Harlem, New York

I was warned to arrive before the 4:00pm start time in order to get a good seat. With the inconsistency of the New York City subway system working against me, I make it to Ms. Eliot’s Edgecomb Edgecomb Avenue apartment fifteen minutes late. The unexpected beauty of the apartment’s grand foyer doesn’t help my punctuality either. The entryway’s marble surfaces and ornate coffered ceilings stop me right in my hurried tracks. In hindsight, this kind of Art deco first impression is completely fitting for the jazz-age gathering unfolding above. While riding the elevator three doors up, the sound of muffled tunes permeates the building’s walls, and I know I’m in the right place before I even arrive.

On the Northern edge of Harlem in a hundred-year-old apartment building, Marjorie Eliot opens up her home to complete strangers, every single Sunday, for a live jazz concert. There are no tickets or printed programs, no seat assignments or dress code.

The matinee performance is completely free. The event has been written up in The New York Times, highlighted on NPR, and even has its own page on Yelp. People from nearby boroughs and foreign countries have crossed the threshold of her home to experience the spectacle, which she’s been doing so for more than twenty years.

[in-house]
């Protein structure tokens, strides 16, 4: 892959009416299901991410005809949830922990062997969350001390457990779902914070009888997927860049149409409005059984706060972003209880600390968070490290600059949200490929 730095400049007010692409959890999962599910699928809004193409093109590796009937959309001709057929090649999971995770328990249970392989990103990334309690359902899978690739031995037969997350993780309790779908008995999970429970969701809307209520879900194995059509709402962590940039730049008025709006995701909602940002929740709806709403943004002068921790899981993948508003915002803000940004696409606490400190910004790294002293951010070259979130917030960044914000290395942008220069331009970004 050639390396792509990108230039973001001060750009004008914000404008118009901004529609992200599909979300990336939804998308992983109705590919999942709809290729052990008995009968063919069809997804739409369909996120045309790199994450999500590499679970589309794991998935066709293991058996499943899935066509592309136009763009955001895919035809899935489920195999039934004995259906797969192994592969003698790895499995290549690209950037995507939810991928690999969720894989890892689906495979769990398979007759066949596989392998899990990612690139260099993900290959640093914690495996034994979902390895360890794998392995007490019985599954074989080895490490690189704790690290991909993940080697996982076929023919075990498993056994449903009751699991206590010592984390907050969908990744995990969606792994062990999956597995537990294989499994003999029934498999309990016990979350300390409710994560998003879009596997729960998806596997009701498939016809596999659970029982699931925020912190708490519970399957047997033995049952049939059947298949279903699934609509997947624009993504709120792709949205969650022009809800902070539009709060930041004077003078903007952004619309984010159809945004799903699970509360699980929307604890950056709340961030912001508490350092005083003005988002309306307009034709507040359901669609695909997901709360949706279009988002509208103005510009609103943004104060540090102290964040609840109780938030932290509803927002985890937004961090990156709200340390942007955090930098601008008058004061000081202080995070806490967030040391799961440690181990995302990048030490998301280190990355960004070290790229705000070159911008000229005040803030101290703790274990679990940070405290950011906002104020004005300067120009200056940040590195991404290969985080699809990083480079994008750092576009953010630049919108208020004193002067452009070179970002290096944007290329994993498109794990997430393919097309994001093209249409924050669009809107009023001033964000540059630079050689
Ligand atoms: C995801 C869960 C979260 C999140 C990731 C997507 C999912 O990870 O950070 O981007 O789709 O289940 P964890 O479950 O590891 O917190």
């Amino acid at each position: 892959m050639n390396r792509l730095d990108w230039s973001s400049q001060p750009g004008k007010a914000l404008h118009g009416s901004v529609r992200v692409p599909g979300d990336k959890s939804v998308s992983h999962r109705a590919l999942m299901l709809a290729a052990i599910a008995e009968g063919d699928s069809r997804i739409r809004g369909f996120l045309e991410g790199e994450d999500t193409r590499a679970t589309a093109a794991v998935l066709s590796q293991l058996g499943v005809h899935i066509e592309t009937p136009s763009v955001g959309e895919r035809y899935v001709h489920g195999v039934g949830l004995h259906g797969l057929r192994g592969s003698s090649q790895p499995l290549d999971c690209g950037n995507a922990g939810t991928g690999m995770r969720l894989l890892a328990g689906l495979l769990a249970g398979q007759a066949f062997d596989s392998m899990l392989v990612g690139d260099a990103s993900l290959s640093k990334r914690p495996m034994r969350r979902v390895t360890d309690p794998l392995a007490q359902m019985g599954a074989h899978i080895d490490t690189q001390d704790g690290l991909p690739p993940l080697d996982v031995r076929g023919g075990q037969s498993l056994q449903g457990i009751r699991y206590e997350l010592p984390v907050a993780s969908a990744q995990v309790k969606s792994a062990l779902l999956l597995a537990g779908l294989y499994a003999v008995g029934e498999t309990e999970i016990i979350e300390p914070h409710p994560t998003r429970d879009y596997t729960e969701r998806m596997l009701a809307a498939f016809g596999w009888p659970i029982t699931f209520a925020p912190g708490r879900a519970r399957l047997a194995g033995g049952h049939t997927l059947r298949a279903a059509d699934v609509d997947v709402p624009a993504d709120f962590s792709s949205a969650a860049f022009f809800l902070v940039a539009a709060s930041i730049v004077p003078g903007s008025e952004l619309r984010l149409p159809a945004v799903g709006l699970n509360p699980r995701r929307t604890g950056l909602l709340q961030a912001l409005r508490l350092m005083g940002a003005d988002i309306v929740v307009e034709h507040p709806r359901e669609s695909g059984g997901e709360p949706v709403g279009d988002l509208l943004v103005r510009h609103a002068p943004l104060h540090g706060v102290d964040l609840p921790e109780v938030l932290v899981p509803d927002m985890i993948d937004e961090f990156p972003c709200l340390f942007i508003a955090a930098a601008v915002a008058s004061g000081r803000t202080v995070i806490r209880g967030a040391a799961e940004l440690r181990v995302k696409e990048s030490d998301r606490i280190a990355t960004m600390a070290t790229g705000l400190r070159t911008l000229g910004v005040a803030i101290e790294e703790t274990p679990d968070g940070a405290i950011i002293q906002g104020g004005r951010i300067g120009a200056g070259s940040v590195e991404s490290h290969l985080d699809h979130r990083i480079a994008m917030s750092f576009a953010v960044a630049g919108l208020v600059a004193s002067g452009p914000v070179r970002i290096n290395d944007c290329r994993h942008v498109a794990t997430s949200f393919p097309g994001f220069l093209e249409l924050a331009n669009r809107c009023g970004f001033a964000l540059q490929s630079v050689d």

When I slip through Eliot’s door at the end of the hall, there is standing room only. Strangers squeeze into every nook and cranny of the humble apartment to sit on folding chairs arranged in neat rows and lining nearly every space available. There are even chairs set up in the kitchen, right by the stove and in front of the refrigerator. I can hardly crane my neck enough to see where the music is coming from, but they’re there, four men playing the saxophone, flute, trumpet, and bass. And then there’s Eliot, a slim, fit, black woman in her later years, proudly perched at the helm of her piano leading the way.

Read the whole story at Issue No. 4 of Openhouse Magazine.

Text by SARAH JEAN SHELTON sarahjeanshelton1@gmail.com
Photographed by GENEVIEVE GARRUPPO www.genevievegarruppo.com